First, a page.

The height of the proposal dropped to 18 storeys and stuck there, hoist on the mayor’s casting vote, until Bob Carr (having vociferously run the Spurbest flag up his election pole) finally moved. In went ex-Sydney City planner and Planning Institute president John McInerney, briefed to sort it by the March elections. White knight to king four.
The task is not small, and McInerney may yet regret it. So far, though, there’s no shortage of goodwill. McInerney is described by the minister, Craig Knowles, as a “big gun” with “a CV that most architects and planners would die for”, by the local rag as the new “planning tsar” with a “wealth of experience [from] London, Rome and New York”, and
by Gosford Chamber of Commerce president Louise de Martin as, simply, “our miracle man”.
So, which way will he point to Paris or Perth? Thankfully, McInerney knows it’s not so simple. Knows that miracles don’t grow on fenceposts; that no single move be it mammoth development or mainstreet tart-up can save a city. That the problem, and its solution, is structural.
So, while he optimistically insists that “Gosford is not dying, just holding its breath”, McInerney is hardly uncritical of government. Gosford may be a microcosm, but its problem is a big-picture one getting small-picture treatment.
“Regional planning,” argues McInerney, “is the most important sort. People think planning is development control, but it’s not. It’s resource allocation on a regional scale. And actually it’s not hard. It’s damn simple. As simple as saying if you have a railway you put your infrastructure near it. It’s the politicians who seem unable to hold firm. This is where the state ought to be doing most of the planning, and it’s not doing it. Planning becomes nothing more than a whiteboard exercise when the politicians are all scrabbling to save their skins by paying off marginal seats.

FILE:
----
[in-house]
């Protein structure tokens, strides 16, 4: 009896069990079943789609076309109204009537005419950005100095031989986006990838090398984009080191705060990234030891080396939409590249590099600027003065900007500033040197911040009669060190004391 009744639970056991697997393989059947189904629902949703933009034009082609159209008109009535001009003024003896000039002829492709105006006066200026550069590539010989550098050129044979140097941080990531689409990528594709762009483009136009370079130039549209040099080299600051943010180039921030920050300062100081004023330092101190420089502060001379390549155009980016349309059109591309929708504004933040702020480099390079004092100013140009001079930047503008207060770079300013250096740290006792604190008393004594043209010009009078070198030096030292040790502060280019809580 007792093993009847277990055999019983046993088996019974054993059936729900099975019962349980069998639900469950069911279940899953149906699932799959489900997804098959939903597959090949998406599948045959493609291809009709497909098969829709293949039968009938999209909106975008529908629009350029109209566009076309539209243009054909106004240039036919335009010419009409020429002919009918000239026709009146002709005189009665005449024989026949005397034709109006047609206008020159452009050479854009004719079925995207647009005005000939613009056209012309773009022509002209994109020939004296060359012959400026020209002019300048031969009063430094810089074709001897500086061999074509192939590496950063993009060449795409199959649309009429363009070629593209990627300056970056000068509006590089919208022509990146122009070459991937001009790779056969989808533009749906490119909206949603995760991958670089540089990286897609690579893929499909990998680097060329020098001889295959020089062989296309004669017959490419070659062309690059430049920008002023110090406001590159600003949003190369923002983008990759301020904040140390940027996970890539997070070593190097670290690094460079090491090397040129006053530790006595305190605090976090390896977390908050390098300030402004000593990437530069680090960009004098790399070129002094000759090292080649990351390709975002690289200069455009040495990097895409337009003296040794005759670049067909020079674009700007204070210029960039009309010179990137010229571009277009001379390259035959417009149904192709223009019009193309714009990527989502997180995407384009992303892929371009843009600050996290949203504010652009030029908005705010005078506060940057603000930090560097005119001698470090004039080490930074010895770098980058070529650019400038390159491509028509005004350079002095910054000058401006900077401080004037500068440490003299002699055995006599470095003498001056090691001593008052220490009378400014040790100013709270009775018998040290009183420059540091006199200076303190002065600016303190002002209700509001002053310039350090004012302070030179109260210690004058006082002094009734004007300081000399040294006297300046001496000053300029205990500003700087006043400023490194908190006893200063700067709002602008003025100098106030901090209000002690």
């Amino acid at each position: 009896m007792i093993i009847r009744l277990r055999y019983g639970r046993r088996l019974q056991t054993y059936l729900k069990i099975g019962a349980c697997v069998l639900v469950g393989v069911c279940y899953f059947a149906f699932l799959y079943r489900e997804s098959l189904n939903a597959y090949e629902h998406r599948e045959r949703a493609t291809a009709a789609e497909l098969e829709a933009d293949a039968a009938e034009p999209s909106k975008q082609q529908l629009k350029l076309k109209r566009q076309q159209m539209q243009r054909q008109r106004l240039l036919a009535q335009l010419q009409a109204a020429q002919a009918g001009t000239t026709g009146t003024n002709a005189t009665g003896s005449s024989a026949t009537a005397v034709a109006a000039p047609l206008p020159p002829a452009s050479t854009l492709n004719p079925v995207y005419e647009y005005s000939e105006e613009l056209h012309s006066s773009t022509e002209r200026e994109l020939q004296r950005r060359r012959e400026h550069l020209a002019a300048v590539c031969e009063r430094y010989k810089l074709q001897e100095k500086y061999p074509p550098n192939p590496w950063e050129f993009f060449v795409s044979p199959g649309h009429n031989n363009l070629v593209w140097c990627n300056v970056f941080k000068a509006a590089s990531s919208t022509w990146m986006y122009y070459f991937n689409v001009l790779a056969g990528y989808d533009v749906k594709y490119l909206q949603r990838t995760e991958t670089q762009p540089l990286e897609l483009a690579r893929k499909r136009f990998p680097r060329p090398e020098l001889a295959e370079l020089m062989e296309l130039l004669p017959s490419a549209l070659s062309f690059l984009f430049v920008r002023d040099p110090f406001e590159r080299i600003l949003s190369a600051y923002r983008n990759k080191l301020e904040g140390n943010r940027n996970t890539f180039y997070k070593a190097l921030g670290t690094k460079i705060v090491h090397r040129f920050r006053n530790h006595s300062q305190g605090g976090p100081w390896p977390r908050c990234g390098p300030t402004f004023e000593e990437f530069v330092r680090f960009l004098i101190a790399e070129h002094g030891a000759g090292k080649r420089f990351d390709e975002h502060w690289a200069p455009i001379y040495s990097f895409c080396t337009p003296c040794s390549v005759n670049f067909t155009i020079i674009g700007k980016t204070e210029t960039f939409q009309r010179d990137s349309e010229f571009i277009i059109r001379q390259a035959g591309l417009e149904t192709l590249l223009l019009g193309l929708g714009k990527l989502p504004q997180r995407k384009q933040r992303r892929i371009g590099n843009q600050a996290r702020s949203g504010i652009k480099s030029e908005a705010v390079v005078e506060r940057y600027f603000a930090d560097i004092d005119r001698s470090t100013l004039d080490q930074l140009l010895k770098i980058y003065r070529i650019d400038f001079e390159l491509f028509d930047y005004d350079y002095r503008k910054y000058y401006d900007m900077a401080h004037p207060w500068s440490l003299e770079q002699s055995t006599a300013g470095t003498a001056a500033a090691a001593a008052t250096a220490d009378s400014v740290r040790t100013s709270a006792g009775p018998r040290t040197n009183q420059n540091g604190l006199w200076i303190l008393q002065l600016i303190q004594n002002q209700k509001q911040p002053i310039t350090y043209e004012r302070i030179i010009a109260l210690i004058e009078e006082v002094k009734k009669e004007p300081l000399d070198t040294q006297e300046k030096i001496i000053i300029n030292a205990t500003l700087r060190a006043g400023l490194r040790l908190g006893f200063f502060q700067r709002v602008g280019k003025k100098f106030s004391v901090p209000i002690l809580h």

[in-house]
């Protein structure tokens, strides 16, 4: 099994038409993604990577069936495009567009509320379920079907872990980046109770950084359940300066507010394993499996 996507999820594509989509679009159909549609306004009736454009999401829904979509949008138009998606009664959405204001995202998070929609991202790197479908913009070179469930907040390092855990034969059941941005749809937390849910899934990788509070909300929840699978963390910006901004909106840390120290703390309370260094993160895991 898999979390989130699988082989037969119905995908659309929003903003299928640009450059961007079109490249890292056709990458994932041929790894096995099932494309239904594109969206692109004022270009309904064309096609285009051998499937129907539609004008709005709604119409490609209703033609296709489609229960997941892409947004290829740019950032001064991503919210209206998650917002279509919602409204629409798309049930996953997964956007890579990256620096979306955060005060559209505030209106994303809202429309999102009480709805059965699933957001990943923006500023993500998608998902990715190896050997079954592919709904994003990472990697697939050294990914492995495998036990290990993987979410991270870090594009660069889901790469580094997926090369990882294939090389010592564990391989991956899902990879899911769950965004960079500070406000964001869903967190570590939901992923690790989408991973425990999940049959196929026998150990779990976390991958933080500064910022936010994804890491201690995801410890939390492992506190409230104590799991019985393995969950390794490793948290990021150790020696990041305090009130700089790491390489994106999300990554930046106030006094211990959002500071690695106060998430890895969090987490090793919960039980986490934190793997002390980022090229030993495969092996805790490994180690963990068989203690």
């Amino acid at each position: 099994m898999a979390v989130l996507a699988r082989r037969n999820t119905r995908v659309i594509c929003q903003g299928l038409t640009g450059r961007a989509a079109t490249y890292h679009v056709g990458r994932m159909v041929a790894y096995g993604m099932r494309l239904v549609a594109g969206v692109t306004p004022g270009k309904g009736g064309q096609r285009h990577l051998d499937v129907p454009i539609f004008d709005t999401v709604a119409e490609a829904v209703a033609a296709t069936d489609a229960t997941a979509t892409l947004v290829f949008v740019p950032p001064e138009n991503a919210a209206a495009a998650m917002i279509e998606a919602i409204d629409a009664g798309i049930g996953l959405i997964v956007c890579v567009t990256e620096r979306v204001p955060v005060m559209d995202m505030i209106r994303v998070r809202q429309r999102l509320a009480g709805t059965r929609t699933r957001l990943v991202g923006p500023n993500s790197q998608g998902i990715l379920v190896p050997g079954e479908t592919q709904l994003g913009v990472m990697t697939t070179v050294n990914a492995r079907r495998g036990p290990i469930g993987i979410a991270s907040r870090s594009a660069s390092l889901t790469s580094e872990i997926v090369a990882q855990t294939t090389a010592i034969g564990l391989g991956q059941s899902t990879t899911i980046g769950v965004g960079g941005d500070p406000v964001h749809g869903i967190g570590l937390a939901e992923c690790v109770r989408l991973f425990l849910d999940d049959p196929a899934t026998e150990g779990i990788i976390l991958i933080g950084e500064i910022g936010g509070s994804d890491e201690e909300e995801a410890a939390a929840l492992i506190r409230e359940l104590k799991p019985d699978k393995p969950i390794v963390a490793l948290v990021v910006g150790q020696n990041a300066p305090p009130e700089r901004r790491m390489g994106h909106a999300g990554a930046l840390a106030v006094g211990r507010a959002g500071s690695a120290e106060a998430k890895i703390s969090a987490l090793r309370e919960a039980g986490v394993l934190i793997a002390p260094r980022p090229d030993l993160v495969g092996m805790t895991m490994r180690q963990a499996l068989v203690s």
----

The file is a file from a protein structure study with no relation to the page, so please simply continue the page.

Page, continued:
“It’s the inability of state government to think strategically. Strictly speaking, regional planning doesn’t happen here. And it ought to.”
That’s his hobby-horse. But, sadly, not his brief, which is far narrower. White knight on hobbled charger: what can he deliver to Gosford? A plan, for a start. One based not on whim, but on the real, economic forces shaping the town. But how do you resuscitate a transport town once the port has gone, the main road by-passed and rail is no longer it?
McInerney’s ideas-to-date are: nurturing Gosford as a major teaching-hospital town, with new pedestrian links across the railway and expanded day services; encouraging nearby residential, maybe up to 12 or even 15 storeys, around mid-town; vivifying the civic precinct with a new town hall and library; connecting the city to its waterfront.
This last involves calming Dane Drive, Gosford’s own on-ground Cahill Expressway, with lights and traffic diversions; relocating Gosford Primary School to link Mann and Baker streets more plausibly to the bay; and encouraging a major cultural facility or performance space on its site at the edge of Brisbane Water. Gosford’s Opera House? “Something like that,” smiles McInerney.
And for Spurbest? Current thinking suggests 12 or 15 storeys around the station, stepping down to maybe four or six storeys on the waterfront. For Spurbest that would mean, say, eight or 10, max, compared with its 18-storey minimum; how will it place McInerney with his champions, Louise “miracle man” de Martin and Bob “Spurbest would be a huge boon for the city” Carr?
McInerney is sanguine, claiming innocence of Carr’s election-support for Spurbest and believing a satisfactory outcome to be negotiable. And while the line between site-by-site negotiation and spot rezoning may be fine, it’s a line McInerny is confident of maintaining. In any case, it is one of the joys of planning that, by the time a solution can be tested, McInerney, plus charger, will be long gone.
For Gosford, since car dominance shows no sign of abating, Perth is still likelier than Paris. Ten years on, Gosford may exist mainly as a commute-urb along the Sydney megalopolis, one where the kids can surf before school. There are worse fates. But let us note. Cities are like marriages. Easy to stuff up. Hard to fix.
TWO ILLUS: Ambient argument .
favoured models are the light and airy Perth or Paris in all its quaintness.
Photo above: David McDonough